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223 The Flood 2010-05-02

morning storm

Saturday Morning Storm

Last Friday, as the weekend approached, rain was forecast for both Saturday and Sunday. I searched my internet weather sources to determine when a window of clear weather would be available for hiking. There were several possibilities. I was not worried; but I changed my plans and decided to walk the five-eight mile loop in Percy Warner Park, because with the predicted rain, the trails would be too muddy. (Walking on a muddy trail causes significant wear.)

Early Saturday morning the rain began. It rained hard. The possible dry periods of weather were soon filled with rain. It rained all day.

Reports began to be aired on the storm. The city of Nashville and middle Tennessee were receiving an epic rainfall. The largest single days rain total was recorded. A local creek flooded and closed Interstate 24. The cars stuck on a bridge on the Interstate were soon underwater. Oddly enough, a large building even floated down the creek next to the Interstate. It was crazy. It continued to rain.

Sunday morning, it was still raining. Our sump pump in the cellar was running continuously. We checked on the pump and then went to the yard to try and move the standing water away from the house. Two hours later, it was still raining hard; but we had won. We were able to unclog the drains and pipes. The water was moving freely into the street.

Others reisdents were not nearly as lucky as us. Anyone who lived near a creek or river was in trouble. Anyone traveling near a creek or river was delayed or even worse their vehicle was flooded. There were a lot of people in trouble. It still rained.

My mother-in-law called and said the whole bank across from her condominium had slid into her house. She needed help and we could not get to her - all the roads were closed. It continued to rain.

In the late afternoon I spoke with one of my wife's relatives, Julie. She lived close to Diane, my mother-in-law. Julie reported that the roads were passable with a few detours. We jumped into the car and headed to Diane’s.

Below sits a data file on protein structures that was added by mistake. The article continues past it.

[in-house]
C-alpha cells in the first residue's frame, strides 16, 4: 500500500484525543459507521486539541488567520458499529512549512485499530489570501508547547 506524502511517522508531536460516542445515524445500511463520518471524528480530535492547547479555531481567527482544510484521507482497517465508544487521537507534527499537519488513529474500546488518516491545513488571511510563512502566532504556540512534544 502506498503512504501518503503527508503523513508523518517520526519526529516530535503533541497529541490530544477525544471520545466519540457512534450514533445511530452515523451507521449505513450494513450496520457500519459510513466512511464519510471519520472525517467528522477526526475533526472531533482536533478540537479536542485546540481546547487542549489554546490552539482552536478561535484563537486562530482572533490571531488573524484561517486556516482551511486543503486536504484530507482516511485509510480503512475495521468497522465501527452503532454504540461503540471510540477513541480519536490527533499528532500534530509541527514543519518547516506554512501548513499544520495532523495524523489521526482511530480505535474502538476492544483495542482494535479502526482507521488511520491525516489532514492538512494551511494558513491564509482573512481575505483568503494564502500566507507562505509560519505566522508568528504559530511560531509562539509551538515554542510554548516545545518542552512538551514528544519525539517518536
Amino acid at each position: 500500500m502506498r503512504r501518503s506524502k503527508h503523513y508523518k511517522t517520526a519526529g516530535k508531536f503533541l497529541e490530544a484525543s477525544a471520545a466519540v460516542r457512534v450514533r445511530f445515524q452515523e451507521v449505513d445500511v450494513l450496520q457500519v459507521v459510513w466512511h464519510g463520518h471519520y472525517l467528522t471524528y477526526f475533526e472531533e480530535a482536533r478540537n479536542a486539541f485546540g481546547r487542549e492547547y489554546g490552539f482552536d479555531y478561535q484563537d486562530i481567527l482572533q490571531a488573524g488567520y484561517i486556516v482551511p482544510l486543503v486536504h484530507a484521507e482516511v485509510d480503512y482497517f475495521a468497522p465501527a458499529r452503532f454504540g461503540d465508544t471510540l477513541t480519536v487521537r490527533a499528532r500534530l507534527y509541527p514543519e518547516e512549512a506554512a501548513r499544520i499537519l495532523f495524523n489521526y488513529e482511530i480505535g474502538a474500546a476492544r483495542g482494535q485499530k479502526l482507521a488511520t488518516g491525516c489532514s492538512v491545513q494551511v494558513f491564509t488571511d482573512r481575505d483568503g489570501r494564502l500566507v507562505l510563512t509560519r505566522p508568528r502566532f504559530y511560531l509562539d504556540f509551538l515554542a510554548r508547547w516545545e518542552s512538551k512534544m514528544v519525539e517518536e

The destruction along the way was crazy. Abandoned cars littered the roadways. Pavement was torn from the road in huge sheets. Stone fences were left as piles of rocks. All the creeks were big. The rain persisted.

When we arrived at Diane’s condo, we could not believe our eyes. The damage to the complex was unbelievable. Diane has been known to exaggerate in order to emphasize a point; but in this case the damage was worse than we expected. The whole bank, trees and all, had given way and slid down the hill, coming to rest in the middle of the road. The trees lay like pick-up sticks on the carports, garages, and dwellings. Trees wrapped Diane’s garage door around her car. It was really bad.

And it continued to rain...

The Harpeth River went way out of its banks. Interstate 40 closed. The Harpeth continued to rise. The devestation was immense and intense. Homes were being covered with water. Communities were enveloped in the rising waters. It was crazy.

When the rain finally stopped Nashville had a new one day rainfall total. The old record had lasted one day. And the problems continue as the streams and creeks continue to rise and flow into the rising rivers.

Soon the waters will recede and people will begin to put their lives back together; but it will be a long time before the May 2010 flood is forgotten. It just kept raining and soon I had forgotten about hiking, there were more important duties.

We wish a special blessing for all those in need.

Happy "more important duties than" trails.


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